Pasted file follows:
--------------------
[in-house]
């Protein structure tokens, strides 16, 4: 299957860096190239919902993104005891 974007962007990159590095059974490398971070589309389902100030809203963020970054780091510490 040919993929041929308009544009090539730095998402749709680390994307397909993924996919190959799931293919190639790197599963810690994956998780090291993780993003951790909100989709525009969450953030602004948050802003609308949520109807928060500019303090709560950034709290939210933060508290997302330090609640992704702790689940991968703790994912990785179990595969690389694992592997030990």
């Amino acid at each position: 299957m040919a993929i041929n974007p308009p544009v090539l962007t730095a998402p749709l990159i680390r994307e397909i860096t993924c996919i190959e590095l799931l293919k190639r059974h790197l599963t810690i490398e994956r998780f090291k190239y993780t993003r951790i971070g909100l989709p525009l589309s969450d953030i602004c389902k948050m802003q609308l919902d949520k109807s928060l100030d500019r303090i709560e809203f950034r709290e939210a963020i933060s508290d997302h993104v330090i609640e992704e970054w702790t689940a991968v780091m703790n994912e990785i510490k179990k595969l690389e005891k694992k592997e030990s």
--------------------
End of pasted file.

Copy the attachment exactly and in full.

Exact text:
[in-house]
């Protein structure tokens, strides 16, 4: 299957860096190239919902993104005891 974007962007990159590095059974490398971070589309389902100030809203963020970054780091510490 040919993929041929308009544009090539730095998402749709680390994307397909993924996919190959799931293919190639790197599963810690994956998780090291993780993003951790909100989709525009969450953030602004948050802003609308949520109807928060500019303090709560950034709290939210933060508290997302330090609640992704702790689940991968703790994912990785179990595969690389694992592997030990």
């Amino acid at each position: 299957m040919a993929i041929n974007p308009p544009v090539l962007t730095a998402p749709l990159i680390r994307e397909i860096t993924c996919i190959e590095l799931l293919k190639r059974h790197l599963t810690i490398e994956r998780f090291k190239y993780t993003r951790i971070g909100l989709p525009l589309s969450d953030i602004c389902k948050m802003q609308l919902d949520k109807s928060l100030d500019r303090i709560e809203f950034r709290e939210a963020i933060s508290d997302h993104v330090i609640e992704e970054w702790t689940a991968v780091m703790n994912e990785i510490k179990k595969l690389e005891k694992k592997e030990s």